I need to not get so bogged down in the accounting and event planning so that I fail to look up and out and do all the things that are risky and engaging and visionary. I try to practice a refreshing honesty, a warm, engaging hospitality and a bracing ministry of encouragement. Sometimes I get to be a bee, pollinating between blossoms in the orchard of Friends. Sometimes I get to be a gardener, preparing fields for planting, or hoeing crops in the ground, and contributing to some harvests I will not live to see. That is a blessing.

Over the last several months, I have wrestled with the fact that I have to choose my battles. I can keep up with my home life, or my work life, or the national/international world. Pick two out of three. And this year, I realize that I am choosing family and Friends. But I believe that if I and the Friends World Committee do our work well, there will be more than enough hands to do all the work that needs doing.

Because these Quakers are the line of people who taught me to be more fully myself, who helped me understand the mysteries of my spiritual life. Because this is the people I have found who are the most committed to peace and justice and following God’s guidance for our lives. Because I think I can make a difference here and now.

Now, because this is the time I have. Now, because these are probably my peak years to combine experience and energy.

Now, because the world desperately needs more Quakers who are committed to peace and justice and following God’s guidance for our lives. And in order for Friends to live up to our highest calling, we need each other to balance and challenge and support each other.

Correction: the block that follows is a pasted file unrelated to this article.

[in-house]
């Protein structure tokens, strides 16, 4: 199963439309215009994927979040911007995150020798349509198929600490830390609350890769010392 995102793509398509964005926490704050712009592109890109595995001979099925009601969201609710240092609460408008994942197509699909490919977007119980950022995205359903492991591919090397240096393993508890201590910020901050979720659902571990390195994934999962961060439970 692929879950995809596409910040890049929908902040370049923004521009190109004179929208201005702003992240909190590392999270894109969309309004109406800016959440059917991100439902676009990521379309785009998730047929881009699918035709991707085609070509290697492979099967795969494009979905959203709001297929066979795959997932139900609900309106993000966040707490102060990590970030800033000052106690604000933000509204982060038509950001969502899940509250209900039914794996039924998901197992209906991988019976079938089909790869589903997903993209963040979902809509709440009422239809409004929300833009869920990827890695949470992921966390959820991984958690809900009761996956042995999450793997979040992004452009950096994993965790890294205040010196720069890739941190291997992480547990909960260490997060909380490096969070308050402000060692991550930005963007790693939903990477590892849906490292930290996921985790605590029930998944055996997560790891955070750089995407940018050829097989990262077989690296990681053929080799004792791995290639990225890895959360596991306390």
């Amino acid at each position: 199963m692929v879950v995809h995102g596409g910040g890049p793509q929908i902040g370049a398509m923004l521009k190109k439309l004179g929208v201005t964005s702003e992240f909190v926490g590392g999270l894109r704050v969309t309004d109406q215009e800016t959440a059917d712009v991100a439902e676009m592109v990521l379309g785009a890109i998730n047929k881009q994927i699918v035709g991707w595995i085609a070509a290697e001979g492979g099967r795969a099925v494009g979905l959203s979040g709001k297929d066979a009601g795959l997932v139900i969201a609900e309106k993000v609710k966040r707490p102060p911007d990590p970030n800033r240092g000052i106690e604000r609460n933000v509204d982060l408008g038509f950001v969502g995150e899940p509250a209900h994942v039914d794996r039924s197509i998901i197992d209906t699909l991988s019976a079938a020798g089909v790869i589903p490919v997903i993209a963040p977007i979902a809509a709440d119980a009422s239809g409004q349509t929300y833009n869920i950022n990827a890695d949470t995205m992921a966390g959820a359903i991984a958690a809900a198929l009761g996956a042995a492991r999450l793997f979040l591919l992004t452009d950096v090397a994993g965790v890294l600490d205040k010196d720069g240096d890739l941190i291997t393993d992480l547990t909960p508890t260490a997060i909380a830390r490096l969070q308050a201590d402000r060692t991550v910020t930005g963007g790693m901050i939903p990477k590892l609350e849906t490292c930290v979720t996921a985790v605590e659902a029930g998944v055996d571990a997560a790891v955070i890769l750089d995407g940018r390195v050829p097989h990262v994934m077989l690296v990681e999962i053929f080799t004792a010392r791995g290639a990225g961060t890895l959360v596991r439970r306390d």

Now, because it’s the most exciting thing I can imagine doing - where I generally feel competent and appreciated - and fully challenged to live up to the Light I have been given.
Great is thy faithfulness, Lord, unto me. … Morning by morning, new mercies I see.

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Anonymous Anonymous said...

The Spirit is in the house!
Mary Klein

7/24/2017 12:17 AM  
Blogger Robin M. said...

Thanks Mary!

7/24/2017 10:42 AM  
Blogger Susan said...

I enjoyed reading this, Robin, getting to know you better and resonating with the choices that you speak of. Part of what you have to give is this reach for clarity and the ability to record the experience. Thank you! And may mercies continue to ground and enhance your journey.

7/25/2017 10:27 AM  
Blogger Robin M. said...

Thank you, Susan. For all of those reasons.

7/30/2017 1:59 PM  
Blogger Leslie said...

My sister in faith, you and your ministry continue to be a blessing to me. For all the reasons you have given, for your faithfulness and for your loving acceptance of your own humanity, I am grateful. "all that I needed, your grace has provided" in friends, in words and in deeds.
Bless you,

8/18/2017 3:09 PM  
Blogger Robin M. said...

Oh Leslie, bless you!

8/18/2017 5:37 PM